Music the artform and artists

1er Forum Africain de la Musique

Organisé par le Conseil Africain de la musique et en collaboration avec Arterial Network, le Forum africain de la musique réunira des professionnels de l'industrie pour discuter des principaux problèmes rencontrés par l'industrie de la musique à travers le continent.

Music in Africa

The cosmic sound of Cape Verde in 1980s

A long title for a compilation with a fascinating story.

World Music Central

Tracing The People's Republic Of Beethoven

Imagine you're a teenager in Beijing in the 1960s and '70s, during the Cultural Revolution. Everything that's deemed Western and bourgeois is banned — so listening to a 78 rpm recording of Beethoven's Fifth Symphony, powerfully transformative as it might be, is off limits.

NPR

On the Genius of Juan Gabriel, the Musical Architect of Modern Mexico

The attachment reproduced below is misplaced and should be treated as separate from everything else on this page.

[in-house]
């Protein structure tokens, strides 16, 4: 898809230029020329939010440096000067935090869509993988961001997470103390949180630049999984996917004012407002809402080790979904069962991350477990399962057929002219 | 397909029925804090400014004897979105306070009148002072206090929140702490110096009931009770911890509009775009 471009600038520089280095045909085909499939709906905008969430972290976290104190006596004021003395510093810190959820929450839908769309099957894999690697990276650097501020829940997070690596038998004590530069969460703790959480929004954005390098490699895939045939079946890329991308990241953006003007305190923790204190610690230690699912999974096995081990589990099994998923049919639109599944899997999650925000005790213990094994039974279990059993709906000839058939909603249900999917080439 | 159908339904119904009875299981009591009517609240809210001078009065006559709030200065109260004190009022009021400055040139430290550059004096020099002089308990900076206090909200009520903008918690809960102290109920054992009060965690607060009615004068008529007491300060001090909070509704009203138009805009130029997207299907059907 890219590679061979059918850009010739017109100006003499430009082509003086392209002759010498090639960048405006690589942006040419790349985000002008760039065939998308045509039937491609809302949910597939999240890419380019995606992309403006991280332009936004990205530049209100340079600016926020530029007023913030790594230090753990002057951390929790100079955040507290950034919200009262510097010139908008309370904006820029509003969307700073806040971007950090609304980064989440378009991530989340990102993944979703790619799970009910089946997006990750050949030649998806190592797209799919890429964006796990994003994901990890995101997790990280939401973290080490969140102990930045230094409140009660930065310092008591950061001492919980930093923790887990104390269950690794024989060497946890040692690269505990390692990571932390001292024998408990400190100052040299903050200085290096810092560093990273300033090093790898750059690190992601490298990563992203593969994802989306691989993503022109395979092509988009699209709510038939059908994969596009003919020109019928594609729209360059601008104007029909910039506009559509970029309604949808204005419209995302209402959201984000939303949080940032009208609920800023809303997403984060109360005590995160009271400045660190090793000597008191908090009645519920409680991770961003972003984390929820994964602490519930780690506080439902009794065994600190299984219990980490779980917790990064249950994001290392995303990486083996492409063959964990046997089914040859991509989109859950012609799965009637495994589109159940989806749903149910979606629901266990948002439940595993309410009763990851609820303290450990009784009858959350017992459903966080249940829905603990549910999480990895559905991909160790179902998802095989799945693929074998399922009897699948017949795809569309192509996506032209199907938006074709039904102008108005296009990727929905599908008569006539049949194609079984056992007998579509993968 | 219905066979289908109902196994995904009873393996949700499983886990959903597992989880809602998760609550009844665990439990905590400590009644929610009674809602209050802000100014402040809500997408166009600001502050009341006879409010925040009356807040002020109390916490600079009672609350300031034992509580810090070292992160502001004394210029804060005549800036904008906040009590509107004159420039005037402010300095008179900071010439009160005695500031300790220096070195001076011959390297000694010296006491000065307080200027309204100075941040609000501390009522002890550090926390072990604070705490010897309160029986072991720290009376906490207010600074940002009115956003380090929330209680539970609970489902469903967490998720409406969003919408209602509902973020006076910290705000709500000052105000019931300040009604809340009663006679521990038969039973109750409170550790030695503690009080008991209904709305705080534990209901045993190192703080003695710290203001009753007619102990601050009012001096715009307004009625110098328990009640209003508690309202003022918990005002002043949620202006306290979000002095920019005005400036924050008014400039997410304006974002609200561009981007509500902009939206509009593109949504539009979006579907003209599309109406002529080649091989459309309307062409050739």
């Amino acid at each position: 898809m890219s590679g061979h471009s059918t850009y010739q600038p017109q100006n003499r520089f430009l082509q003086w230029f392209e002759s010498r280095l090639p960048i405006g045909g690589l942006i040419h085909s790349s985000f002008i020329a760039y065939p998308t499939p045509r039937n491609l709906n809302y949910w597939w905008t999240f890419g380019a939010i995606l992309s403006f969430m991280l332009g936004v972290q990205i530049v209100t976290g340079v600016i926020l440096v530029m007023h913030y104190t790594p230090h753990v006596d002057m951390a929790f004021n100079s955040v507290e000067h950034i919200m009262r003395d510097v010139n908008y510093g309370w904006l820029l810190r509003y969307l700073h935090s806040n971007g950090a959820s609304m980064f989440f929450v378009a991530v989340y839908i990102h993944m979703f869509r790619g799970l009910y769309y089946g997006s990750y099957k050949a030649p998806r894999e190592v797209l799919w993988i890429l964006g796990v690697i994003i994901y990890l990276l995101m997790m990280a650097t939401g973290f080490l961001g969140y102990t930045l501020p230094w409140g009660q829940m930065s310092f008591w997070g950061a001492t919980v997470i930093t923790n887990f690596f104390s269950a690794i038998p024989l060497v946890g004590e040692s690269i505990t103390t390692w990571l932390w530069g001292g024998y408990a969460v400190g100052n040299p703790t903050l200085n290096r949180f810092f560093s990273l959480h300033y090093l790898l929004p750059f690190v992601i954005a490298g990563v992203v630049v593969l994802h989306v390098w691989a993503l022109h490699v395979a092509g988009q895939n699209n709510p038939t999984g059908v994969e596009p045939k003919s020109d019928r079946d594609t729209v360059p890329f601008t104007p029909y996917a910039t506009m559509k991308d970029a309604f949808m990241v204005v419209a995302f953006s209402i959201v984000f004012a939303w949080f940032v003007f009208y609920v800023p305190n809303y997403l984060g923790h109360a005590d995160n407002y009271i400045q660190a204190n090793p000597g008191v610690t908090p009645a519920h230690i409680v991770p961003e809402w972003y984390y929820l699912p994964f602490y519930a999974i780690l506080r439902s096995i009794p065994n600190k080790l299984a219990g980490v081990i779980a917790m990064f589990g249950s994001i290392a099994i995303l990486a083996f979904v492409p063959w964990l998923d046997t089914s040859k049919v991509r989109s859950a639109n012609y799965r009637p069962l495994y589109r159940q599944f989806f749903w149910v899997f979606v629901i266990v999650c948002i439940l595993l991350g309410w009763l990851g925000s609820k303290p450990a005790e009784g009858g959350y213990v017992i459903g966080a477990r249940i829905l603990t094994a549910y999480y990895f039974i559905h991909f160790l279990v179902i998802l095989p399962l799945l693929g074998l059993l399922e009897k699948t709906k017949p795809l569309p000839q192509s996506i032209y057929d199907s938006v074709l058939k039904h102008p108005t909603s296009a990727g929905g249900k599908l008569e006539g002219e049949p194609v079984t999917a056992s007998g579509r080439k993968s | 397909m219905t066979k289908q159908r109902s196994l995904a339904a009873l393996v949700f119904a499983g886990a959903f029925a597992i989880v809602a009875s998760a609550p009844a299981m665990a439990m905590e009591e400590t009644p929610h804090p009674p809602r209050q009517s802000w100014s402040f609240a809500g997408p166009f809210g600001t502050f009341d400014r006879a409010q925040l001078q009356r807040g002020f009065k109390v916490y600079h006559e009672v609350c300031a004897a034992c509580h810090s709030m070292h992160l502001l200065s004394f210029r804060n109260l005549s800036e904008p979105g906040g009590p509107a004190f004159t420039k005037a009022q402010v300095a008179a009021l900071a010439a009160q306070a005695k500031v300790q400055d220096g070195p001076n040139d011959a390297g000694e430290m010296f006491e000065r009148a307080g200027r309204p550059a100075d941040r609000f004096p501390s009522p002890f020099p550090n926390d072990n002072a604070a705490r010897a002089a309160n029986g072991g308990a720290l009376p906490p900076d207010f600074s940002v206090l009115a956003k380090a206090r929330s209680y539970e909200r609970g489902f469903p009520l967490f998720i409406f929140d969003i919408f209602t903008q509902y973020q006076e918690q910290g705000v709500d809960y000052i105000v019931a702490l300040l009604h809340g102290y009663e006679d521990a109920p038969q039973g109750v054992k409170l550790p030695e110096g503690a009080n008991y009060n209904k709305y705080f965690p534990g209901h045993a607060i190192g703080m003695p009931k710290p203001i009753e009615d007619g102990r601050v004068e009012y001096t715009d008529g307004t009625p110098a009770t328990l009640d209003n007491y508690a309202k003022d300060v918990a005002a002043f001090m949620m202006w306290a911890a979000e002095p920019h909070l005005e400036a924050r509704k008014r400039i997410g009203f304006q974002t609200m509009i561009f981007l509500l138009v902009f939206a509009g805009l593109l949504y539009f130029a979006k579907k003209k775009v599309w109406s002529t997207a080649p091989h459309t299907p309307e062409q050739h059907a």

He was a Latin American icon, at one time the highest-paid Spanish-language singer on Earth, a highly prolific artist who composed over 1,800 songs, put out 35 albums, and had his work performed by more than 800 artists in virtually all of the world’s languages.

Remezcla

What Really Is 'African Music'?

The debate has been raging for a while now, with legendary African artistes accusing their youthful peers of "blindly copying the West" in their craft. Many others have accused contemporary artistes of not being "African enough" by not sticking with an African sound.

All Africa

Make Your Own Latin Music Scene

What do you do when established record companies won't even listen to your work? For starters, you have to seek and establish alternative ways to reach listeners.

NPR

The lost geniuses of library music

They were asked to provide jingles for adverts and schools TV - instead they invented a new world of sound. Jude Rogers on electronic music's secret pioneers.

The Guardian

You Are What You Hear

Music be the food of love, spirit, patriotism, and dozens of other isms, all hungry for the mysterious sustenance that musical vibrations provide.

Folkways Magazine

Got a Classic Piece? Here Comes the Sequel.

“Composers have always wanted to fondle the pieces that they love,” John Adams, of “Nixon in China” fame, said in a recent interview.

The New York Times


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